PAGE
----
For more graphic information on the current situation you can watch this video.
New immigrants will benefit from understanding what is really going on in Canada before they make their decision to move (or not to move) to Canada.
Entering Canada – At Canadian border crossing (or airport)
Many of my clients feel anxious every time when they have to enter Canada even though they are not hiding anything or doing anything illegal.
There are several reasons for that.
One reason my be the fact that they already have had some unpleasant experience with border service officers in their own country or any other country apart from Canada.
Another reason might be due to the fact that Canada Border Services Agency (CBSA) officers may or may not allow entry into Canada to any temporary residents (such as foreign workers, students, visitors or temporary resident permit holders). In other words they have discretion to allow entry into Canada and they can prevent someone from entering Canada.
In worst case scenarios CBSA officer can detain foreign nationals, sometimes indefinitely (for example if they are not able to establish their identity). Less dramatic scenario would be when someone gets deported due to a serious violation of the Canadian law.
Another reason which contributes to the border crossing anxiety is the fact that most travelers arrive at the Canadian border after long oversea flights usually 8-9 hours long, sometimes late at night. When they finally touch down in Toronto, Vancouver, Calgary etc. they are pretty tired and often describe themselves as zombies.
How it works
Most foreign workers, students and visitors arrive in Canada by airplane therefore they have to speak with CBSA officers working at the airports.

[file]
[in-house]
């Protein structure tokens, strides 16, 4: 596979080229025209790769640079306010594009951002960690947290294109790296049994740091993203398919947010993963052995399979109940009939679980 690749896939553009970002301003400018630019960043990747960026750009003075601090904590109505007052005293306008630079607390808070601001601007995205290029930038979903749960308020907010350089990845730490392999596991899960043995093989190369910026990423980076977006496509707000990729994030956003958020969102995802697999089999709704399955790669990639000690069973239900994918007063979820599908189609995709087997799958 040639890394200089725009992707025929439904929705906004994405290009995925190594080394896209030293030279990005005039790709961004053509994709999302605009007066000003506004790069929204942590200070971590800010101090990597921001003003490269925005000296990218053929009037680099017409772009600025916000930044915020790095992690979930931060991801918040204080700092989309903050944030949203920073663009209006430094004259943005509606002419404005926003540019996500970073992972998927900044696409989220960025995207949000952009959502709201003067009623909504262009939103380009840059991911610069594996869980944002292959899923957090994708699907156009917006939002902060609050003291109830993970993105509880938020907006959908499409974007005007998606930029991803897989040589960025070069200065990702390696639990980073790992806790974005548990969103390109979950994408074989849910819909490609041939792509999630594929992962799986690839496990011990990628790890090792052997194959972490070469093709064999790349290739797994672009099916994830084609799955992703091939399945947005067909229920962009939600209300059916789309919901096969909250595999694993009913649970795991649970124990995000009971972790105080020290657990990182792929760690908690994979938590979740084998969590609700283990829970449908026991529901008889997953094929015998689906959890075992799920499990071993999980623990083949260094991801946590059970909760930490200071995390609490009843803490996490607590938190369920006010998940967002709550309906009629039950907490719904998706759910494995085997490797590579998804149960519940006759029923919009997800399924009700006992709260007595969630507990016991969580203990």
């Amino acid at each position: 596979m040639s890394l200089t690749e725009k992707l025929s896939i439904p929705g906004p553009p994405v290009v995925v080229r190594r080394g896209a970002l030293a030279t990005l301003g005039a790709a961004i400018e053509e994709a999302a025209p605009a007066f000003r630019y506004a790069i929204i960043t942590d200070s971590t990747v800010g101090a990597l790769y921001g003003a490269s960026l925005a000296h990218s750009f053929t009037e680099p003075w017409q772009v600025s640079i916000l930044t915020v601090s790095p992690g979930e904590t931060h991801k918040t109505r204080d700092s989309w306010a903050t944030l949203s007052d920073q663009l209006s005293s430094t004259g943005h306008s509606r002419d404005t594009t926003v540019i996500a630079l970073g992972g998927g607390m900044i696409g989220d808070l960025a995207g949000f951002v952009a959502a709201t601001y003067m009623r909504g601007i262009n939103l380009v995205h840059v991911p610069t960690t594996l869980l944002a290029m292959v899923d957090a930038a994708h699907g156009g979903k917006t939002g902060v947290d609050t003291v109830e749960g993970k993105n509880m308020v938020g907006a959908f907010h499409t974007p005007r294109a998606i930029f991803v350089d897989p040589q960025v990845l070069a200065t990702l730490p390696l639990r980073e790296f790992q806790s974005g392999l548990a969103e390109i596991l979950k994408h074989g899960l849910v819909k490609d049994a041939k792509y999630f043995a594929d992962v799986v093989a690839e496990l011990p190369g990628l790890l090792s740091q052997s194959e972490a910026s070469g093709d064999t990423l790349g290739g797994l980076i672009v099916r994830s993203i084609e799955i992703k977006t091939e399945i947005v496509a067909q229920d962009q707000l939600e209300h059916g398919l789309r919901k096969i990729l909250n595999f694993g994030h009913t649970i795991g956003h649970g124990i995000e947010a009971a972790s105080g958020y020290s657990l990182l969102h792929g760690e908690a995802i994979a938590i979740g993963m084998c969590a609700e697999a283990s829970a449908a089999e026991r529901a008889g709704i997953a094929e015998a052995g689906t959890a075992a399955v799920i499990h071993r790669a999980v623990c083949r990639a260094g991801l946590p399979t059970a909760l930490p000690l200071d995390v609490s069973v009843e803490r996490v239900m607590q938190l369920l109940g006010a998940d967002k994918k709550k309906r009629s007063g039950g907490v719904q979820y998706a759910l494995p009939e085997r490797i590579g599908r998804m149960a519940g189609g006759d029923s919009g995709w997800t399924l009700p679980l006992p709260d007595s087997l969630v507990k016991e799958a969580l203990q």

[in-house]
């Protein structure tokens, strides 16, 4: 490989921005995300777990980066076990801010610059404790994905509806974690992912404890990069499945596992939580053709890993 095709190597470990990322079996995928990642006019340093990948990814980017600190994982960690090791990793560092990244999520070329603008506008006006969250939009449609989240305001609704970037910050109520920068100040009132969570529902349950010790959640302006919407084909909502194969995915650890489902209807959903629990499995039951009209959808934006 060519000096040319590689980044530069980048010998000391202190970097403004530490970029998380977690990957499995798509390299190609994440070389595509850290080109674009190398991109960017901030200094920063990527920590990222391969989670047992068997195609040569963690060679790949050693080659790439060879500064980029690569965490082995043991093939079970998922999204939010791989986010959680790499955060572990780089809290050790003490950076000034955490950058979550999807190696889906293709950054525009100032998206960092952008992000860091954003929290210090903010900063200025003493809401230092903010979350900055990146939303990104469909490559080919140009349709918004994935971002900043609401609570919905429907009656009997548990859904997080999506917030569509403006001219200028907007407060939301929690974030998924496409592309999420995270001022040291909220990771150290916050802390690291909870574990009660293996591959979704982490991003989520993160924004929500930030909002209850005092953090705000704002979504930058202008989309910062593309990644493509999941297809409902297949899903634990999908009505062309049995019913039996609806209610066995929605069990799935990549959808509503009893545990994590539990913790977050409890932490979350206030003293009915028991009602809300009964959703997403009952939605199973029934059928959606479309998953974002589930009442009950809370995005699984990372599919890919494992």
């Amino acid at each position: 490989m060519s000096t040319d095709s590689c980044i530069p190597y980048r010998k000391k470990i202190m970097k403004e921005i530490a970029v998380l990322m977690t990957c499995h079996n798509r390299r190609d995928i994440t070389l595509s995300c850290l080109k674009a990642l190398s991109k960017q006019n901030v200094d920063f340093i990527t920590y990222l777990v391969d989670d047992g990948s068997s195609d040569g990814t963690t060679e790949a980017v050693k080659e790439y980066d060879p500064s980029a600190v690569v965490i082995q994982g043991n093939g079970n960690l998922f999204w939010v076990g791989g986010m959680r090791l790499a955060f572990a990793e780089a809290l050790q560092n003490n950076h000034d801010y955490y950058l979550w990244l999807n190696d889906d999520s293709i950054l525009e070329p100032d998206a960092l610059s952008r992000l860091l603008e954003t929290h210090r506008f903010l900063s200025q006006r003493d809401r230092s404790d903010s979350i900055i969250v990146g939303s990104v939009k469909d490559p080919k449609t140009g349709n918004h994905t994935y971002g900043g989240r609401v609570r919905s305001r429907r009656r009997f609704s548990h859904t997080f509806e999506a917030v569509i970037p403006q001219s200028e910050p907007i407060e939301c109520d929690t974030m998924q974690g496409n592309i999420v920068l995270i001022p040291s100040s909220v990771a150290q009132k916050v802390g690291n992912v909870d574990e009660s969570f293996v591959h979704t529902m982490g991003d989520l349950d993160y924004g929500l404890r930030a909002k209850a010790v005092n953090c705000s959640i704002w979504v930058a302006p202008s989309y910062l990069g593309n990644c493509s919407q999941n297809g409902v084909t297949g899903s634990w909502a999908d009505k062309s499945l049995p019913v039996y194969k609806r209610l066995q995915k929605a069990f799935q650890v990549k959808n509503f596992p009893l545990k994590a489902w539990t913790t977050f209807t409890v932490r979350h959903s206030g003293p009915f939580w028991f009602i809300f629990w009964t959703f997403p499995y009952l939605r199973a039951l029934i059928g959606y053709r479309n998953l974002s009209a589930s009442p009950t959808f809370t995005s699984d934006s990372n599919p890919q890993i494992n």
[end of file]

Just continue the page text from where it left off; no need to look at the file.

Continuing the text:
Normally they first approach CBSA officers just after they get off the plane and this is known as primary examination – CBSA officer will ask you what is the purpose of your trip to Canada, whether you have enough funds to support yourself during your stay in Canada, whether you have return ticket etc.
They do not have much time do speak with you so it is important that you provide short, clear and straight-forward answers to their questions. If they think something does not add up in your answers or your overall behaviour is suspicious they may decide to send you to the secondary examination and also they may flag your luggage for detailed inspection.
Also if you say you are coming to Canada to work and you are supposed to be issued work permit at the Canadian border (this is possible for citizens of those countries which do not require visitor visa to enter Canada) you will be sent to another office where another CBSA officer will issue your work permit (or study permit or visitor’s record).
There is a fairly popular TV show in Canada called Border Security: Canada’s Front Line which follows what happens at the Canadian border crossings, airports and post offices which process packages arriving from other countries into Canada.
This show is interesting because all sorts of people cross the border and some of them are less than honest when they claim their intentions for entering Canada.
By watching these episodes on Youtube you can get a sense what you will have to go through when you arrive at Canadian airport or border crossing which may (or may not) reduce any anxiety that you might have in that regard.
Please note: looking for work in Canada while you have visitor status is not illegal but if you tell CBSA officer that you come to Canada to look for work they may not allow you entry into Canada simply because they may not believe that you won’t work without authorization once you have a job offer from a Canadian employer.
If you have any questions about border crossing or anything else mentioned in this post please contact me at an time.